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an expert under-cooking that challenges the audience to take things further. He finds a similar simplicity/complexity in work by Gary Hume, Paul McCarthy, Sigmar Polke and Gerhard Richter. There are parallels in Reynolds’ use of signposts (in ‘Epistomadologies’) and paintings based on single lines from pop song lyrics (such as ‘I’m doing nothing wrong,’ from P.J. Harvey’s song ‘You said something’). To Reynolds, ‘music particularly has that ability to destabilize …. Music – and every teenager in the world understands this – is a great vehicle for disassembling received ideas, fast-tracking emotive connectiveness … and for [creating] transgressions.’16 One of the first local artists to make direct use of rock music, Reynolds understands how music can have a casual, throwaway manner yet be rich and complex, especially when further sampled as part of a painting. He has drawn on Bob Dylan, Led Zeppelin, Nick Cave, Lou Reed, Don McGlashan, Nirvana and others. His art can tap the adrenalin of music. Leigh Davis writes: ‘Reynolds’ paintings exaggerate movement. They have a distinctive body language; one could say that they are commonly either “jitterbug” figures or “waltz” ones ….’17 (not to mention some pogoing and freestyle moves). Reynolds is like a musician whose cunning off-key flourishes we learn to enjoy. They are also a reminder of the many uses of humour in art today. Humour can provide a way in for the non-specialist viewer, as shown by the feedback Reynolds received for ‘Cloud.’ Each of its 7073 small canvases bore a colloquial phrase from Harry Orsman’s Dictionary of New Zealand English, and many viewers were amused or shocked by particular phrases.18 Humour is part of contemporary art’s knowingness. Reynolds talks of bursting out laughing at one of Sigmar Polke’s paintings because of its sly understanding of the physical business of painting. Reynolds likes ‘deadpan humour’ – as illustrated by ‘Cloud’ with its consistently cool delivery of odd colloquialisms. His interest in the writer Samuel Beckett, triggered by Lucky’s speech in Waiting for Godot, has touched many aspects of his work (such as the 1995 show ‘Seven paintings around a Beckett soliloquy’); and that is also a clue that his humour can imply a sharp sense of absurdity.19 Arguably, its deadpan quality also has a kiwi resonance. The colloquialisms of ‘Cloud’ echo Frank Sargeson’s stories and their ironic subtext. We can see why humour – like lightness – can have a special strategic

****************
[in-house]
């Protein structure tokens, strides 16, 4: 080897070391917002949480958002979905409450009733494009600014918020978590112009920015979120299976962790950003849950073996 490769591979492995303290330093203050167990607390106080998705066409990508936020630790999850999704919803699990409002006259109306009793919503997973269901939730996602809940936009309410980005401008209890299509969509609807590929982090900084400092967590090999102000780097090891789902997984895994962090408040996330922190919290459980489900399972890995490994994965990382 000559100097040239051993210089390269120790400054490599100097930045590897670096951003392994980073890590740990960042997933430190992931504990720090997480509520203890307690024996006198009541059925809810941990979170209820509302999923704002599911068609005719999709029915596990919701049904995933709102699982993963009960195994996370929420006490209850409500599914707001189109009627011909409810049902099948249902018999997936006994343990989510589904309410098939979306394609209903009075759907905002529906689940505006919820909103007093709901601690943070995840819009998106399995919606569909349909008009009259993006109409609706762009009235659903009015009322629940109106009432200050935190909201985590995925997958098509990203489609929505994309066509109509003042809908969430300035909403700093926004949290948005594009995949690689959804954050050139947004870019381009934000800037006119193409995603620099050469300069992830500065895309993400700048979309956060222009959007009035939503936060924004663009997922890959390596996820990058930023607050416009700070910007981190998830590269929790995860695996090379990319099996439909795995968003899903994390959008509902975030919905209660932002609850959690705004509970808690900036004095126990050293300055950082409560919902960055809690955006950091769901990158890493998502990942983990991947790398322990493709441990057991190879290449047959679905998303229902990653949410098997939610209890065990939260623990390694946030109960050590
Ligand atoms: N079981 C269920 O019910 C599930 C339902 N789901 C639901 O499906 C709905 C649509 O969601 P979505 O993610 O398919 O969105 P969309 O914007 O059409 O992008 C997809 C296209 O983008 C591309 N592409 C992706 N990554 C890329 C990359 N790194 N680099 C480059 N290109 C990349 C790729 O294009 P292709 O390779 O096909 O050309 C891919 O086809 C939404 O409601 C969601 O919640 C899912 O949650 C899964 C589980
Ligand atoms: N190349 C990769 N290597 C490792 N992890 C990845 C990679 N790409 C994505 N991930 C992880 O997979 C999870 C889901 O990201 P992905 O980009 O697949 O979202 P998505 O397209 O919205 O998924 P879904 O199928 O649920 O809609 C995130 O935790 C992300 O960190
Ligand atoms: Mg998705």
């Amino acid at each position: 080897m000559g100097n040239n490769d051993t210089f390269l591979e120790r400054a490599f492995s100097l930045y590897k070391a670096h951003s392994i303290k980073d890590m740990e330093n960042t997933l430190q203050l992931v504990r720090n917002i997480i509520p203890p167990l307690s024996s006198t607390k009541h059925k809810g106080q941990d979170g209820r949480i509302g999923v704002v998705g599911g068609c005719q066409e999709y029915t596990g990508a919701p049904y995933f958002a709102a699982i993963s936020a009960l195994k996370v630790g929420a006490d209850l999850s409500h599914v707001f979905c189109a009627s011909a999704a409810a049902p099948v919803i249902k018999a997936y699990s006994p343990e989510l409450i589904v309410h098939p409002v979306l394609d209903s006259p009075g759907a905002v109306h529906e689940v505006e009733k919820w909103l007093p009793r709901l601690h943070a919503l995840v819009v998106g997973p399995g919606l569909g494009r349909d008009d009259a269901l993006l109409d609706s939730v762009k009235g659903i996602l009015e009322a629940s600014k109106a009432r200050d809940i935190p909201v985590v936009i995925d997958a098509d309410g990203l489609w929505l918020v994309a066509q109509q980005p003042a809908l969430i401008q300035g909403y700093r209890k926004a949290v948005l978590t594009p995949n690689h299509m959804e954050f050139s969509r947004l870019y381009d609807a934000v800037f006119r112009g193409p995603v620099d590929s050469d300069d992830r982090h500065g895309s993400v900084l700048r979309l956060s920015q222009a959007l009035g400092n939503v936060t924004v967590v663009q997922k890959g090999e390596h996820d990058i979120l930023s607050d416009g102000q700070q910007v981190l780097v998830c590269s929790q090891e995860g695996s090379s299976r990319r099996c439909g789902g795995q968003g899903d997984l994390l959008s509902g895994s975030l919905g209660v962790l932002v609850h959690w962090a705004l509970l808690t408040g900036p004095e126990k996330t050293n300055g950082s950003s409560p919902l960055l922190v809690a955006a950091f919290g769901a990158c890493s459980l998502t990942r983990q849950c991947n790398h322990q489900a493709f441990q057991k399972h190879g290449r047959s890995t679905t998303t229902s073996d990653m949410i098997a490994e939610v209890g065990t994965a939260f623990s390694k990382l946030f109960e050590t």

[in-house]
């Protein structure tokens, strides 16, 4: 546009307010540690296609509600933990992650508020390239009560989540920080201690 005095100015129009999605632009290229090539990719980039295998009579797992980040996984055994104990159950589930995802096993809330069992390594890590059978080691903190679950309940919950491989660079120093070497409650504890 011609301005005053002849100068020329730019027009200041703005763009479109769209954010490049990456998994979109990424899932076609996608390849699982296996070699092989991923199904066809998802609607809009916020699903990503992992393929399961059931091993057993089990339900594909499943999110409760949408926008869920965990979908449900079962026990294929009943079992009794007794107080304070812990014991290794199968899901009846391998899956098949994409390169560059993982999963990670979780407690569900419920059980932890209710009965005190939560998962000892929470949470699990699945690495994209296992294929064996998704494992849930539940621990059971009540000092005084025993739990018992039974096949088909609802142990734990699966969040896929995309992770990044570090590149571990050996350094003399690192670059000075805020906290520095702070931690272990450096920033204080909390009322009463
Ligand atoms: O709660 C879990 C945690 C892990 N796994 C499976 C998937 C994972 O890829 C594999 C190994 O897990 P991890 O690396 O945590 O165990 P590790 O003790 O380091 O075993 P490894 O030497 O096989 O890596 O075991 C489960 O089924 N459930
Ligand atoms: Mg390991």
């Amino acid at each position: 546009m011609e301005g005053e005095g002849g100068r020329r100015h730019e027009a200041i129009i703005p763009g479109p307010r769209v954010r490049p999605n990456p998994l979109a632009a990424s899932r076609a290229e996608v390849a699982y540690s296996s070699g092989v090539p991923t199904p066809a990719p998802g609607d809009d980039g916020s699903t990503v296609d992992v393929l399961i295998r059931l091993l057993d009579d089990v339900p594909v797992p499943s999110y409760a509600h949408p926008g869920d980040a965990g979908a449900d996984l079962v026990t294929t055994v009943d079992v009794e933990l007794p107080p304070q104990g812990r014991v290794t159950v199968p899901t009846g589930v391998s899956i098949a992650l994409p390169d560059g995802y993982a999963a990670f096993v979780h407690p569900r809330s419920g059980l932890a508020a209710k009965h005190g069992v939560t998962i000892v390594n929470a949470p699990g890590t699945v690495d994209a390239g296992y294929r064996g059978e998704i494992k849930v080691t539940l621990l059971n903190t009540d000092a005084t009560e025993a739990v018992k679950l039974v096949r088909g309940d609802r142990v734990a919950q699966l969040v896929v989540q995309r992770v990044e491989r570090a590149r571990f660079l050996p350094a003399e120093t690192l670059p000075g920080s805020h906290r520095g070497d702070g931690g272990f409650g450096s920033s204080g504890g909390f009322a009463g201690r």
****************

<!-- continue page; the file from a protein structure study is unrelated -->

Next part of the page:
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value for the local artist when we look up the word ‘artist’ in Orsman’s Dictionary. In New Zealand usage the word tends to be ‘ironic or pejorative’ with connotations of ‘illegality, impropriety, excess.’ It is most commonly applied to ‘a hard-case or inveterate performer in a field disapproved of ’ (such as ‘con artist,’ ‘booze artist’ or ‘bullshit artist’).20

Catastrophe theory Reynolds has many ways in his pictures to create ‘dips into strangeness’ – the visual equivalent of what Ron Silliman calls ‘adding torque’ to a sentence in poetry.21 He derived ‘The Transatlantic Paintings’ (2005) from a book of X-rays of Mondrian paintings which revealed the initial drawings and constant corrections behind their tidy surfaces.22 His signposts are disconcerting for their off-centre pointing and the deadpan poetry of the street names. ‘Cloud’ offers up the verbal culture of New Zealand (‘land of the long white cloud’) in line with the Biennale’s theme of culture contact, but also confronts us with its strangeness and opacity.23 It is too large to grasp and its silver words are mercurial in the changing light. Typically, the work raises questions about the process of making art (‘the Sisyphean task’ of producing 7073 small canvases!) and about the process of reading it. It’s another example of art based on a simple idea that creates complex effects. For all its seriousness, this is a light, floating work that remains gorgeous, intriguing and funny. The installation of ‘Cloud’ across the foyer and west wall of the Art Gallery of New South Wales illustrates Reynolds’ interest in the sitespecific aspects of art. Before exhibiting the work in New Zealand, he wants to find a location with an equally striking look and relevance. He likes to set up exhibitions with dramatic contrasts and tensions. His 2001 ‘Harry Human Heights’ exhibition was a vivid example with its juxtaposition of large and small works. As Reynolds described it: ‘The “Epistomadologies” … are [off] on a tangent. They’re like broadsheets, tracts, complaints, arguments propelled against the throw of the big works …. Coherence may be on offer, but it ain’t there. The whole thing disperses or flickers into something else.’24 A small-scale example was the enigmatic black urn that turned up in the middle of his latest exhibition labelled ‘Catastrophe Theory’ – a type of phrase the artist